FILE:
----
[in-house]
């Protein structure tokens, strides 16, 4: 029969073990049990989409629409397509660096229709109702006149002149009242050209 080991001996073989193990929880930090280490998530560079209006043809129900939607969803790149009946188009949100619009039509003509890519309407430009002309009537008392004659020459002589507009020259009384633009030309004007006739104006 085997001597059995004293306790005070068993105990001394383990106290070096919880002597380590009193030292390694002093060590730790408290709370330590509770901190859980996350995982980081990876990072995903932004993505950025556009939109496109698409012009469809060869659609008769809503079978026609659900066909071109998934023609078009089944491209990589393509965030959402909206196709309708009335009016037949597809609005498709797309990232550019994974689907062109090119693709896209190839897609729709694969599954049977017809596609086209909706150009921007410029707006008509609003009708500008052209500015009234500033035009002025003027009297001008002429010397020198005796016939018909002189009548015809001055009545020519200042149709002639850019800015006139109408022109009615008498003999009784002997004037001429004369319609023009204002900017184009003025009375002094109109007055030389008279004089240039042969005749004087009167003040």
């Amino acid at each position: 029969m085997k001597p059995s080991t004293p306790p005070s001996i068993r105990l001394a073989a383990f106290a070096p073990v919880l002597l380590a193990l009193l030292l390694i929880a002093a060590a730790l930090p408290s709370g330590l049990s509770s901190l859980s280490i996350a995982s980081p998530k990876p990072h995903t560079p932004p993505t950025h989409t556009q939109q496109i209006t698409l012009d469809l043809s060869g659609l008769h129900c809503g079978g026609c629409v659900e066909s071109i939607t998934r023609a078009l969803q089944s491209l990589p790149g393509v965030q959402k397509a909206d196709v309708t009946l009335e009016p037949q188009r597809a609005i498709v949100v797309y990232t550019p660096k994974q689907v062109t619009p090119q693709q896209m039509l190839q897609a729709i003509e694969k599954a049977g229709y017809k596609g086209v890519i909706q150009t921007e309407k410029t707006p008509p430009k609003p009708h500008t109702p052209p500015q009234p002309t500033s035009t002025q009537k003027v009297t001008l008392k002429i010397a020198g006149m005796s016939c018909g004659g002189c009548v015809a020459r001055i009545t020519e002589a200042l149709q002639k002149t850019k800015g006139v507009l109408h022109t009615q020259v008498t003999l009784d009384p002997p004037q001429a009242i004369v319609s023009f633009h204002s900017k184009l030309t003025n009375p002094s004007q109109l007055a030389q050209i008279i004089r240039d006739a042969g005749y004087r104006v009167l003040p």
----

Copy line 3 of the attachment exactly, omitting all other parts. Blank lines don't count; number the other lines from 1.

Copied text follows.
């Amino acid at each position: 029969m085997k001597p059995s080991t004293p306790p005070s001996i068993r105990l001394a073989a383990f106290a070096p073990v919880l002597l380590a193990l009193l030292l390694i929880a002093a060590a730790l930090p408290s709370g330590l049990s509770s901190l859980s280490i996350a995982s980081p998530k990876p990072h995903t560079p932004p993505t950025h989409t556009q939109q496109i209006t698409l012009d469809l043809s060869g659609l008769h129900c809503g079978g026609c629409v659900e066909s071109i939607t998934r023609a078009l969803q089944s491209l990589p790149g393509v965030q959402k397509a909206d196709v309708t009946l009335e009016p037949q188009r597809a609005i498709v949100v797309y990232t550019p660096k994974q689907v062109t619009p090119q693709q896209m039509l190839q897609a729709i003509e694969k599954a049977g229709y017809k596609g086209v890519i909706q150009t921007e309407k410029t707006p008509p430009k609003p009708h500008t109702p052209p500015q009234p002309t500033s035009t002025q009537k003027v009297t001008l008392k002429i010397a020198g006149m005796s016939c018909g004659g002189c009548v015809a020459r001055i009545t020519e002589a200042l149709q002639k002149t850019k800015g006139v507009l109408h022109t009615q020259v008498t003999l009784d009384p002997p004037q001429a009242i004369v319609s023009f633009h204002s900017k184009l030309t003025n009375p002094s004007q109109l007055a030389q050209i008279i004089r240039d006739a042969g005749y004087r104006v009167l003040p």